- Oxygen vacancies hop to new sites using rates determined from first-principles calculations – (repeat 109 times)
- A periodic cell with 1,000,000 oxygen ions and 500,000 cationsis employed
- Repeat over a range of Y and oxygen vacancy concentrations

Oxygen vacancy in

Cation lattice

Conductivity (W-1cm-1)

Simulation

Experiment

(Oishi and Ando, 1985)

Y2O3 (mole %)

(Strickler and

Carlson, 1964)

Calculated Results: Oxygen Diffusivity

What can we do if we only know the starting point but not the end point of a reaction?

- Metadynamics (Laio and Parrinello (2002)) gives a viable strategy, provided we know the important reaction coordinates (collective variables)
- In this approach the microscopic dynamics is biased by a coarse grained (in the space of the order parameters) history dependent dynamics

Modeling quantum systems in non-equilibrium situations: Molecular Electronics:

We are interested in the steady state current. The relaxation time to achieve stationary conditions is large compared to the timescales of both electron dynamics and lattice dynamics. This makes a kinetic approach possible.

Boltzmann’s equation, the standard approach for bulk transport, includes kinetics and dissipation

Steady State:

is a classical probability distribution

Quantum formulation

When the dimensions of a device are comparable to the electron wavelength, the semi-classical Boltzmann equation should be replaced by a quantum-mechanical Liouville-Master equation for the reduced density operator describing a quantum system coupled to a heat bath

Steady State

A scheme introduced by R. Gebauer and RC allows to deal with an electron flux in a close circuit. (PRL 2004, PRB2004)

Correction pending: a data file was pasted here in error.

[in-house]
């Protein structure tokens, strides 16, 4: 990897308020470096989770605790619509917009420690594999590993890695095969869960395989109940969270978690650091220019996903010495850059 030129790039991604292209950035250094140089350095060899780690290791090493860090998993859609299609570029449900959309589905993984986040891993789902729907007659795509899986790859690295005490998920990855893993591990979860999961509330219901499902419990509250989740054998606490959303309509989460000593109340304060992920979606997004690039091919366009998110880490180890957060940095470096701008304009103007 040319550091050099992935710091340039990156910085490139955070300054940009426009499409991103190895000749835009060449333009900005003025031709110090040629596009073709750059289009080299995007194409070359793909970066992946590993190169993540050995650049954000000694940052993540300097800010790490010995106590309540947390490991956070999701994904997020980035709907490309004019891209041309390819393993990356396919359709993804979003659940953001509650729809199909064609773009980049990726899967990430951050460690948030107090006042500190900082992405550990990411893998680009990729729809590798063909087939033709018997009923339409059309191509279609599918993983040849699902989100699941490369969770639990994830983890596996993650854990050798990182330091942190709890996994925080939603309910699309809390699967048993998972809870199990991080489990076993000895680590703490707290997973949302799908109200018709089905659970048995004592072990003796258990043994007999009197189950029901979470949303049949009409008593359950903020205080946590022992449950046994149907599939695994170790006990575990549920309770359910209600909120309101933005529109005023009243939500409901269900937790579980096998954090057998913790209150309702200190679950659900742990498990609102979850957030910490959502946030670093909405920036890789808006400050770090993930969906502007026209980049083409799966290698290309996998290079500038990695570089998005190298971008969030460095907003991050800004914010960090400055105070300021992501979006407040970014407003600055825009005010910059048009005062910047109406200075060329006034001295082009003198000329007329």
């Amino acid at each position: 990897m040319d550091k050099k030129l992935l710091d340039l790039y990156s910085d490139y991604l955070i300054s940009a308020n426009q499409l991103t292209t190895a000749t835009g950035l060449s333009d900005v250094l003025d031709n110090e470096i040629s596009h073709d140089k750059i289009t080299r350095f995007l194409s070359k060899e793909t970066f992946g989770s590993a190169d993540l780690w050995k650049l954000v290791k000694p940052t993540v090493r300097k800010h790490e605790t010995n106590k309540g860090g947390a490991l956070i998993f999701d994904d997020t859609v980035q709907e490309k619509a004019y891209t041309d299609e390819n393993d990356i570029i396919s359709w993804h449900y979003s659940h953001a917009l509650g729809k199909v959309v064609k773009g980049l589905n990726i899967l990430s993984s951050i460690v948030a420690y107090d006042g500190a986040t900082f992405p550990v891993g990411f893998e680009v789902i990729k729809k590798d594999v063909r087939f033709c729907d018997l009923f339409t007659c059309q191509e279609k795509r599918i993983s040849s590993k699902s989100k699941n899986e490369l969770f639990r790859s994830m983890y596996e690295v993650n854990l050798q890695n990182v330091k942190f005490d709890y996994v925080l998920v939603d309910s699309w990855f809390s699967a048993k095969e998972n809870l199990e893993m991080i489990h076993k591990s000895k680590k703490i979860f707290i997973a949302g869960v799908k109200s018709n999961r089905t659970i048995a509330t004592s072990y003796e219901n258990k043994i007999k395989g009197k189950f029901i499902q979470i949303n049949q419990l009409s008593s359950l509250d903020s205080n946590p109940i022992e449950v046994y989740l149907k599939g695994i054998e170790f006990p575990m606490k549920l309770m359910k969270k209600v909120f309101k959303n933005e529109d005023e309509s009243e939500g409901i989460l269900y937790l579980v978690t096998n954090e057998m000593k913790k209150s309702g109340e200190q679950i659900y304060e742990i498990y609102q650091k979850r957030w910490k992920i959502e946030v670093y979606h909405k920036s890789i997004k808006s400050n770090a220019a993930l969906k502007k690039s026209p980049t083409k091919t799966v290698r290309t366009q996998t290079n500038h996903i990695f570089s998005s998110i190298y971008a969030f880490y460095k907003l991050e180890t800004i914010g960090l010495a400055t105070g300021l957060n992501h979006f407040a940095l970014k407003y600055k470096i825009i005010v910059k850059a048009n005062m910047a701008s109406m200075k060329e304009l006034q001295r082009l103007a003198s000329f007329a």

Kinetic approach: master equation

The single-particle Kohn-Sham approach is generalized to dissipative quantum system (Burke, Gebauer, RC, PRL 2005)

v-gauge

The v-gauge corresponds to a ring geometry in which an electric current is induced by a magnetic flux

The electrons are subject to a steady electromotive force: coupling to a heat bath prevent them from accelerating indefinitely

Here:

The collision term gives a Fermi-Dirac distribution to the electrons in absence of applied electromotive force

In the numerical implementation the electric field is systematically “gauged” away to avoid indefinite “growth” of the Hamiltonian with time

Benzene dithiol between gold electrodes

Atomic point contact (Gold on gold)

Results for an applied bias of 1eV

Gebauer, Piccinin, RC ChemPhysChem 2005

I-V characteristics

Quantitatively similar results to S. Ke, H.U. Baranger, W. Yang, JACS (2004)

Steady state electron current flux through an atomic point contact (S. Piccinin, R. Gebauer, R.C., to be published)

Quantum tunneling through a molecular contact

Landauer formula

Carbon nanotube suspended between two gold electrodes

A self-consistent tight binding calculation

I-V characteristics: CNT on gold

Tight-binding calculations using self-consistent master equation, including nanotube, contacts and gold electrodes

Experiment: from Tao, Kane, and Dekker PRL 84, 2941 (2000)